On a Friday evening in early April, the wrestling world has descended on Arlington, Texas, near Dallas-Fort Worth, for Wrestlemania 32, set to draw the biggest crowd in its history, with 101,763 fans at AT&T Stadium. Hart is usually one of them, but on this night he’s skipping the industry’s biggest event to spend time with family and friends in Calgary over dinner at Pulcinella followed by a Calgary Hitmen game.
At dinner he sits with Washington-Hart, a strikingly beautiful African American from San Francisco, whom he met at an autograph signing in 2008. She is a bona fide “smark” – one who appreciates the sport on a higher level – though she downplays it because, admittedly, it weirds people out that Hart married a fan. “You still have to get to know the person,” she says. “So when people ask what’s it like being married to Batman, I say, ‘I don’t know. I married Bruce Wayne.'”
“It’s not like I’m walking around in pink leotards,” he adds.
“Or putting me in a Sharpshooter,” she says.
The couple started dating just after Hart’s second divorce, a time when he’d hit rock bottom. “I kind of went into a shell,” he says, slowly forking calamari with his dominant, and difficult, right hand. “Especially after I got hurt, my concussion, my stroke – I became a sympathetic character.”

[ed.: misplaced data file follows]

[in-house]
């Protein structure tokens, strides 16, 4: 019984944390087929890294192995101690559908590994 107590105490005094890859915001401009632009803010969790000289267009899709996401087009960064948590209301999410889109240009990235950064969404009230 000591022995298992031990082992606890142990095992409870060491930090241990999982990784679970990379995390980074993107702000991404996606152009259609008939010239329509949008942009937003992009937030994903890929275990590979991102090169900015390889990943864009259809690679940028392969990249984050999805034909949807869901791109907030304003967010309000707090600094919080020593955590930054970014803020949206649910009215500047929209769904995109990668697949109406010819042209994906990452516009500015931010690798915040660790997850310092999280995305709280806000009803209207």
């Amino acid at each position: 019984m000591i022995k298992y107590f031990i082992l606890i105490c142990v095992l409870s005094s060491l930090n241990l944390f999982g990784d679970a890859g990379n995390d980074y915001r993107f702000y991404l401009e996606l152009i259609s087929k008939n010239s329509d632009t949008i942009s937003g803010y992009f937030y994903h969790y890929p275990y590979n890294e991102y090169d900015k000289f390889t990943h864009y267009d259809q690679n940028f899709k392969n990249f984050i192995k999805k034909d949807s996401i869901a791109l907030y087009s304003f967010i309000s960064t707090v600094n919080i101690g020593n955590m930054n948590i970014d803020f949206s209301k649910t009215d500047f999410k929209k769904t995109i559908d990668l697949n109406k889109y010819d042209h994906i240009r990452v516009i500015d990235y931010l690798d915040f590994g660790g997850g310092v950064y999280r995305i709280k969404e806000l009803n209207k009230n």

Of all his accomplishments – the many championship belts, the millions of fans, the indelible mark he left on wrestling – Bret Hart considers overcoming a stroke his greatest achievement. His only goal when he arrived at the Foothills Medical Centre in 2002 was to walk and speak normally, but at the back of his mind he wanted nothing more than to feel again the stadium spotlight on his neck, the rumble of his theme music in his boots.
“Bret arrived in a wheelchair,” recalls Brenda Brown-Hall, a slight physiotherapist standing five-foot-nothing. “The first time I picked up his leg I thought, ‘Oh shit, this one’s going to be heavy on me.'” Hart was incredibly motivated and driven, she recalls. “We’d be in the stairwell, going up the stairs, backwards, sideways, two at a time – working like a madman to get his power back.”
After about three months, he was walking again, and in two years he’d almost fully recovered. Hart became a role model to other stroke patients, visiting and befriending them, giving them motivational talks in their darkest hours. Hart calls Brown-Hall his “hero” and “saviour,” and he accepted her invitation to speak at an Allied Health open house – an appearance that was well received. He’s also leveraging his celebrity for cancer research and awareness, raising funds through merchandise sales and evangelizing regular prostate screenings. The Calgary Prostate Cancer Centre saw a spike in new screenings following the announcement of his successful prostate surgery in February. “Bret is such a positive role model and a good Albertan,” says Brown-Hall, who fractured her wrist in 2014 and suffered a further injury that led her into hand therapy around the time Bret was fighting his prostate cancer battle. The two supported each other, texting encouraging words to the other when they were blue.